Grains

The Department of Primary Industries and Regional Development has significant direct investment in grains research, development and extension capability and activities, research infrastructure and policy development.

The Western Australian grains industry is a major contributor to the agrifood sector and the Australian economy. WA produces on average 13 million tonnes of grains (cereals, oilseeds and pulses) each year. Grain exports generate more than $4 billion (five year average) for the WA economy each year – making it the largest agricultural sector in the state, and the fourth largest export industry overall after iron ore, oil and gas, and gold.

WA exports about 80% of its annual grain production to more than 50 countries worldwide. Indonesia is WA’s top wheat export market worth over $0.5 billion per year. WA is the world’s leading supplier of premium malting barley to China, the major supplier of wheat for the Japanese udon noodle market, and a major feed barley supplier to the Middle East.

In the 2014/15 season it is estimated the WA grains industry exported a total of $3.7 billion of cereals and $790 billion of pulse, pasture and oilseeds. The major contributors to these exports were wheat ($2.7 billion), barley ($905 million), canola ($710 million), oats ($83 million) and lupins ($77 million).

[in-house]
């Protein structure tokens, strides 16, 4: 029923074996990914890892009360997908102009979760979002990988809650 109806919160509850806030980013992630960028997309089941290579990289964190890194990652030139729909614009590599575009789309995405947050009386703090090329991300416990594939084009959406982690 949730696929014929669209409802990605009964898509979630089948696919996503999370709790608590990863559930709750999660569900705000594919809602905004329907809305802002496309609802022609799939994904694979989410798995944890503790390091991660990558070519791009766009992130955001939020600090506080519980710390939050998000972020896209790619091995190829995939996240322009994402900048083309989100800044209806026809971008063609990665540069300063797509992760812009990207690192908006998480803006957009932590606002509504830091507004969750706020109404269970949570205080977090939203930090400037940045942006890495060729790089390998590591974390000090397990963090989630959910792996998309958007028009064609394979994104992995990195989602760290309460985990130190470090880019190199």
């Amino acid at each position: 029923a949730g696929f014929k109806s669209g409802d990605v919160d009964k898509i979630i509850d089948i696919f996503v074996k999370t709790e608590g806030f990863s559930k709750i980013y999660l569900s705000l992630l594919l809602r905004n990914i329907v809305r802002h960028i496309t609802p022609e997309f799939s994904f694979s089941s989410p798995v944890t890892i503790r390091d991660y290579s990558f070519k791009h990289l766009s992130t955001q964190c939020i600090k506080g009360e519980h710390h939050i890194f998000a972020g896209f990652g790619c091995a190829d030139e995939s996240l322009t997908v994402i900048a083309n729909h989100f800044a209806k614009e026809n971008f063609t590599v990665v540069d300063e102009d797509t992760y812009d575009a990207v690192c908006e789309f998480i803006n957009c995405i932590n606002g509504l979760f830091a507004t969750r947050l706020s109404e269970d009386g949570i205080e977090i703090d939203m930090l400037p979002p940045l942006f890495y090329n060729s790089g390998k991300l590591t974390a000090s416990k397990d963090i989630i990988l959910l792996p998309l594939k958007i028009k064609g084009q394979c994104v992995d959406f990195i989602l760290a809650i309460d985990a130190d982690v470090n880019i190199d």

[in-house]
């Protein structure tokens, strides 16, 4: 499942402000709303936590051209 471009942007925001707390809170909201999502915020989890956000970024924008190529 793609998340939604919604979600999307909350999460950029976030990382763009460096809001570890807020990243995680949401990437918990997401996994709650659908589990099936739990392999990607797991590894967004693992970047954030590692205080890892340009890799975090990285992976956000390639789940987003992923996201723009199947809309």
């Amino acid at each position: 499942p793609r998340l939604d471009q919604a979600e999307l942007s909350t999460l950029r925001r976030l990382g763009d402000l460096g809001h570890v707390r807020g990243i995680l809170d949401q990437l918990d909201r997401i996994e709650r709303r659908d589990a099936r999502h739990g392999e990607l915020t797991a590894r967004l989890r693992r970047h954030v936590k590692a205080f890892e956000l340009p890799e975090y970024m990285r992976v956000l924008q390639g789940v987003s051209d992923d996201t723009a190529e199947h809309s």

Articles

  • Scattered germination due to insufficient soil moisture

    Early drought may affect germination and early growth. Water stressed seedlings are more severely affected by other constraints and may have induced nutrient deficiencies.

  • Flattened strap-like flowering stem

    Fasciation is a relatively rare condition of abnormal growth in the growing point that has no economic significance in canola.

  • Uniformly affected plants with pale leaf blotches

    Group F herbicides are registered for selective control of wild radish, wild mustard and wild turnip in cereals, legume crops and legume pastures. Canola is less affected than brassica weeds

  • Summer crops can be grown for various reasons including replacing a ‘missed’ cereal crop, control herbicide resistant weeds, filling a summer feed gap for livestock or for watertable control.

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